The following is a guest contribution from Martin Fischman, Dynasty’s Football Division Director.
As a football agent, you have a fiduciary duty to act in the best interests of your clients. But what happens when a player is either released from an NFL team with no other teams willing to sign the player, or the player is just not good enough for the NFL?
Below are the top options an agent is left with in trying to find the best opportunity for his client:
1. United Football League
Founded in 2009, the United Football League (UFL) offers one-year contracts worth $40,000 (prorated over its eight game regular season) to the majority of its players. In addition to base salary and performance-based bonuses, the six-team UFL also takes care of the housing expenses for its players. While the financial incentives to send a player to the UFL are not enticing, the six-team league is run almost entirely by former NFL coaches and front office personnel, and thus, the UFL provides an excellent opportunity for a player to gain more NFL exposure.
Furthermore, while the CFL may pay slightly more on average than the UFL, the UFL plays merely eight regular season games, far less than the 18 game regular season of the CFL.
There are several downsides to sending a client to the UFL. As mentioned above, the pay is generally less than that of the CFL. In the past, if an NFL team wanted to sign a UFL player, there was a $150,000 buyout clause that was standard in every UFL player contract. It is uncertain whether the UFL will include this clause in contracts in the future. Additionally, the UFL is a newer league and is less stable, having had issues with paying bonuses to its players.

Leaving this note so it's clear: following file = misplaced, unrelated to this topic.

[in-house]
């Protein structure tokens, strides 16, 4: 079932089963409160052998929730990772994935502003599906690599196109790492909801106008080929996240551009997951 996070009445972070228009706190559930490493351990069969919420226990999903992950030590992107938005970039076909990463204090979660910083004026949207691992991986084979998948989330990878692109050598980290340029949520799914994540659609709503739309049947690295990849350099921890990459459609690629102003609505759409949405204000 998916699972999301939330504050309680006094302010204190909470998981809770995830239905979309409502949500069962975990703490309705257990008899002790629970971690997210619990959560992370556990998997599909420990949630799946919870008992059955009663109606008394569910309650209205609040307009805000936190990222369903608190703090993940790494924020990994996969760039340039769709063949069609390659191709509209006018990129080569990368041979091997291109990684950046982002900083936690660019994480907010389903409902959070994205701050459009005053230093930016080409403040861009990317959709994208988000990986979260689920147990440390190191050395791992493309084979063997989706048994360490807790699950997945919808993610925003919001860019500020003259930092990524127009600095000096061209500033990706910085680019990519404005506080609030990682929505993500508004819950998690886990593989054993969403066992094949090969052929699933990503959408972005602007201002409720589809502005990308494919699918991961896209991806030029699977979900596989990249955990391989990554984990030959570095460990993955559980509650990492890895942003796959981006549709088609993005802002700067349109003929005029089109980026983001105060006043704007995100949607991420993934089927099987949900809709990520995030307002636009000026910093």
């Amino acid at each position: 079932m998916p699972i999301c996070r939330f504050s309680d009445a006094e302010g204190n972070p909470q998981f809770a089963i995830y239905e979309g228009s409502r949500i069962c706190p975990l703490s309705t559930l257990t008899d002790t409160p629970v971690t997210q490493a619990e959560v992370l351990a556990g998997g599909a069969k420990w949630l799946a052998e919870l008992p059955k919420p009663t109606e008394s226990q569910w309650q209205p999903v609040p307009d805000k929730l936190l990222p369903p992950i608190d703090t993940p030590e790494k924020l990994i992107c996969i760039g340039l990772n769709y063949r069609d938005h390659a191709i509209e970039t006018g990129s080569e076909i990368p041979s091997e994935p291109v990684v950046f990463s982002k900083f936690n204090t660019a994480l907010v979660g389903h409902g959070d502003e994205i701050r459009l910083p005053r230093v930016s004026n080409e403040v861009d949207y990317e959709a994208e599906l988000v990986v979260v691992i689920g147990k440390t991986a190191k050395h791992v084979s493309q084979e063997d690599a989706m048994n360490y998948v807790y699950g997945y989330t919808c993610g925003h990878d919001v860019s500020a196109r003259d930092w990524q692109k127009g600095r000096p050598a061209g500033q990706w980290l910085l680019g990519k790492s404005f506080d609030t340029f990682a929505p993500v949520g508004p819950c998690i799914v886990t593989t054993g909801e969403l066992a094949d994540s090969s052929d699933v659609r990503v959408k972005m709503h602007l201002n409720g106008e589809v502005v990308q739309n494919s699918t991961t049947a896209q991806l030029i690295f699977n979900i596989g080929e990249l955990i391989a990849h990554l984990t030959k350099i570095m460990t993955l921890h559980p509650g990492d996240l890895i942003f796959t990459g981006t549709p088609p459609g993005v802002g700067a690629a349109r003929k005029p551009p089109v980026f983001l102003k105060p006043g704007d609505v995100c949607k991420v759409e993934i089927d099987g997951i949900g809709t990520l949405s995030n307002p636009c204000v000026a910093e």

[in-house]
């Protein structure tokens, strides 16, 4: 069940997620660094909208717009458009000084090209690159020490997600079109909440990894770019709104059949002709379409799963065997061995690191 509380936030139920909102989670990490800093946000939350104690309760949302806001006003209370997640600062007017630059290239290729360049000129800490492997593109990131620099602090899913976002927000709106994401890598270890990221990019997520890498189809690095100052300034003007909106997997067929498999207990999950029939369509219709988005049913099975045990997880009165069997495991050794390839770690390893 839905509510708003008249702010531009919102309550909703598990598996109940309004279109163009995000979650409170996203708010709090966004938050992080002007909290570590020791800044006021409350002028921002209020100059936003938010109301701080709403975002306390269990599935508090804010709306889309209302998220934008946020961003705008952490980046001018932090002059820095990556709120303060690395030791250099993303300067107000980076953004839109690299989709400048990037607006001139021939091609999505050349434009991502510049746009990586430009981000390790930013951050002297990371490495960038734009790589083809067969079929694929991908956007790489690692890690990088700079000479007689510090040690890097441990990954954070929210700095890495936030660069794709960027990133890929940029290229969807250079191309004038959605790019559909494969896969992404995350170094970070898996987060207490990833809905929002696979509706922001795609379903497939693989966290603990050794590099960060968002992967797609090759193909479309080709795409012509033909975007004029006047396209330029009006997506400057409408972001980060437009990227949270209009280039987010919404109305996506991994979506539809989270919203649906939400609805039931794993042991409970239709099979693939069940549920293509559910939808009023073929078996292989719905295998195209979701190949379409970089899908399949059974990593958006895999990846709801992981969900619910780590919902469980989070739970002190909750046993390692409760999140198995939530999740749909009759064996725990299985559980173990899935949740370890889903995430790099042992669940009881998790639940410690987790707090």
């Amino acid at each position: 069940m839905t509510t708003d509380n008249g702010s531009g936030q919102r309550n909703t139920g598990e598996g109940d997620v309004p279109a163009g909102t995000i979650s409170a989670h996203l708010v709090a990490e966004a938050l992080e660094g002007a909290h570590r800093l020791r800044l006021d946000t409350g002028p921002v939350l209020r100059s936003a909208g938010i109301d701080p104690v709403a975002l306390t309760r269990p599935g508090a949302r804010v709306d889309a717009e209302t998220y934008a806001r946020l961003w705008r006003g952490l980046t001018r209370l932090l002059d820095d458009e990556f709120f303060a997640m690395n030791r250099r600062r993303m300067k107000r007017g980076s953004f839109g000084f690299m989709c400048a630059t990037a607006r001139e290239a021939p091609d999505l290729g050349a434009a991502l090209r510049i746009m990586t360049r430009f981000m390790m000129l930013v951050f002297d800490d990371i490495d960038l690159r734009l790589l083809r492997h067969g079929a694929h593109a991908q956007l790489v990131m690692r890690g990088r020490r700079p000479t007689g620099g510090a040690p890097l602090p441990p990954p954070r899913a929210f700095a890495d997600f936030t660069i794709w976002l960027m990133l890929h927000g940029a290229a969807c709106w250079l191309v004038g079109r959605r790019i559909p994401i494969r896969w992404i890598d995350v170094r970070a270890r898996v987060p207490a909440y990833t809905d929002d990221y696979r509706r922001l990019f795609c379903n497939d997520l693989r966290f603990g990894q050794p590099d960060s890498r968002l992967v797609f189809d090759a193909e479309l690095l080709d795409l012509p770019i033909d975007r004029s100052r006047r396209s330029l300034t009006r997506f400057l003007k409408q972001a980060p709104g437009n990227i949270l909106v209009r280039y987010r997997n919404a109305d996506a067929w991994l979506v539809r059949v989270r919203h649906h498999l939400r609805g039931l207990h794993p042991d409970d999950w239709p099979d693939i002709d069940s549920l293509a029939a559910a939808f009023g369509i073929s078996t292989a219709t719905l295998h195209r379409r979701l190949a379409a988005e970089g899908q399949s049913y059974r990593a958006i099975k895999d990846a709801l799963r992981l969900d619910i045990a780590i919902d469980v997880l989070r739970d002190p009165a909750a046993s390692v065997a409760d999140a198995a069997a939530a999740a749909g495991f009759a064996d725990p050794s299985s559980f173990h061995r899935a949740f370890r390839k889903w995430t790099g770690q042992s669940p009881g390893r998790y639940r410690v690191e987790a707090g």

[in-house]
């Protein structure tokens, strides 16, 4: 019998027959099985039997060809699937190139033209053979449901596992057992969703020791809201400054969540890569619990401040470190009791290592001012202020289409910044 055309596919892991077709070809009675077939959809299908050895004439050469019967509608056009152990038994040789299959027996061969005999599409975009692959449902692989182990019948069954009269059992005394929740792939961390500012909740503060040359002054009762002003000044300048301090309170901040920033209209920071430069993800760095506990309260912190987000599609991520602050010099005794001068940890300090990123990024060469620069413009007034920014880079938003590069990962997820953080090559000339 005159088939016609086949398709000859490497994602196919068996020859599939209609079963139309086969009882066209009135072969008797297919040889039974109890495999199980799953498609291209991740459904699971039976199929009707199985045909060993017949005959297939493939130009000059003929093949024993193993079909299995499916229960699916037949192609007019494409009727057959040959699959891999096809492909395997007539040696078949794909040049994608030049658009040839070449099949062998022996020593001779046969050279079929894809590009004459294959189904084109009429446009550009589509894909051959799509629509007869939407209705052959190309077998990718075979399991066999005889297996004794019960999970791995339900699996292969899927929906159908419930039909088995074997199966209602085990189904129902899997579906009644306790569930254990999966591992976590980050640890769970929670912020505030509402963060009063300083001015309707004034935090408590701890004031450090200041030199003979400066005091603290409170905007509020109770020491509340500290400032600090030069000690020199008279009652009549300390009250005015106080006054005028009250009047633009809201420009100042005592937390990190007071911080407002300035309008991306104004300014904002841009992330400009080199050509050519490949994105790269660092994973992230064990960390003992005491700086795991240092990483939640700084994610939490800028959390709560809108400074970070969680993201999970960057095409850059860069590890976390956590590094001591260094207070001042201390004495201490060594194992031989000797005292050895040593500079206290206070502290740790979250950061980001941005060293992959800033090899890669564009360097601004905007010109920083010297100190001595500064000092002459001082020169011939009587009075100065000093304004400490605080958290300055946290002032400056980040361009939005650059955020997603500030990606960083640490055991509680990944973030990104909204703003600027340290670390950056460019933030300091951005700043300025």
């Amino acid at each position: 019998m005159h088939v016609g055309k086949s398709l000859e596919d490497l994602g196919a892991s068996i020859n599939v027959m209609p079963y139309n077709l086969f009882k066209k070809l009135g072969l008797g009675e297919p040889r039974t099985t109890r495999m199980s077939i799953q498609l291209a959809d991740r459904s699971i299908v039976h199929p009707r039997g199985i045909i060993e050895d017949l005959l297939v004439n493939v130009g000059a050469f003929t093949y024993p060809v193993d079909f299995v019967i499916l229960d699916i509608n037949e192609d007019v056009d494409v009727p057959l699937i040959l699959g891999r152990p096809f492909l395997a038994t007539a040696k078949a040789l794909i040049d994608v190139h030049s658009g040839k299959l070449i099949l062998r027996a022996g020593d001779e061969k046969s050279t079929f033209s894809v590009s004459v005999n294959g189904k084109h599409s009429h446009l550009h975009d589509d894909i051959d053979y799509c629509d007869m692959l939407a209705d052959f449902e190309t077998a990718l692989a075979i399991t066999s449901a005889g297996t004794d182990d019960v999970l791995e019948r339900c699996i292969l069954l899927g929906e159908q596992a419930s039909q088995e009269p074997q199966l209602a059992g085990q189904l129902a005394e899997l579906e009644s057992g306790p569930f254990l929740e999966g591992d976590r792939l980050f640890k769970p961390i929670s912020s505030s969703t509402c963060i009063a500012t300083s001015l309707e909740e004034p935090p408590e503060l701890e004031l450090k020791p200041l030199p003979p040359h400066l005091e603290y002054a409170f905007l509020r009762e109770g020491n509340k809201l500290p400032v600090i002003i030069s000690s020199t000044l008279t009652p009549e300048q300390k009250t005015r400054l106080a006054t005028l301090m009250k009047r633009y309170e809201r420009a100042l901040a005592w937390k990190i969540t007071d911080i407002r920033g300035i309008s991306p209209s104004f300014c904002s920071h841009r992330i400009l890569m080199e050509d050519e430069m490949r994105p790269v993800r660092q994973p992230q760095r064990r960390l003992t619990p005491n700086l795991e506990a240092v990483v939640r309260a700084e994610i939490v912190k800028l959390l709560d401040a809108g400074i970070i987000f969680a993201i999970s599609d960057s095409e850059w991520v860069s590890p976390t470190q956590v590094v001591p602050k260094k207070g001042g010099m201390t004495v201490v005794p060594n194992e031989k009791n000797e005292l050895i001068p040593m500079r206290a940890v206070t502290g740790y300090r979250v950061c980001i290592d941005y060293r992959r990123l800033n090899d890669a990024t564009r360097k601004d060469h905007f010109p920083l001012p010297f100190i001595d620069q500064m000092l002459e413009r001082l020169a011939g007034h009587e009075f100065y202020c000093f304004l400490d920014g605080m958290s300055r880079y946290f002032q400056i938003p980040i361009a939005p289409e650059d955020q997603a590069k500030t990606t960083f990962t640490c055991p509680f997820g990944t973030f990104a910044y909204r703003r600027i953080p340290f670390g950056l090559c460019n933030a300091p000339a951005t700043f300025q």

2. Canadian Football League
The eight-team CFL imposes a league-mandated $4.2 million salary cap for each franchise. The league minimum salary is $41,000 as compensation over a six-month season. This league minimum is scheduled to go up to $45,000 in 2013. As with the UFL, only a handful of players command six-figure salaries.
The upside of playing for the CFL is it is a stable league that has been established since 1958. Its former downside, being paid in Canadian dollars, is now a strength due to the fact that the Canadian dollar is stronger than the US dollar.
The downside of playing for the CFL is that most contracts are 2 years with a 1 year option. If a player does not have a passport, he will need to get one. Taxes may also pose an issue for the American citizen playing in the CFL. The first $80,000US made abroad is exempt from US taxes; anything above that will be taxed in the US. A common misconception is that Canadian’s taxes are higher, but if the player is making league minimum, he would be taxed at 22% in Canada, whereas in the US he would be taxed at 25%.
Another thing an agent has to keep in mind is his client’s position and unique skill. The CFL plays on a much larger field than those in the U.S. A Canadian football game is played on a 110 yard by 65 yard field, compared to an American field which is a 100 yard by 53? yard field. The CFL plays with 12 men on each side, with 1 receiver permitted to go in forward motion at the snap of the ball, similar to a rugby player taking a pitch at full speed. Because of these differences, undersized, smaller players have a greater chance for success in the CFL.
3. Arena Football League
The Arena Football League operates in the U.S. as a fast-paced indoor version of the football. Currently, most arena players make $400 per game over an 18-week schedule. Three players on each of the 15 AFL teams are eligible for designation as a “franchise” player. This designation grants these three players a salary of $1,000 per game. Aside from the flat rate payments, the AFL also offers its players financial aid for housing and meal expenses. The AFL, and IFL (if your player cannot get into the AFL) should be your last options. While there are unpaid semi-pro leagues and start-up paid leagues such as the Stars Football League, those leagues rarely have NFL scouts in attendance.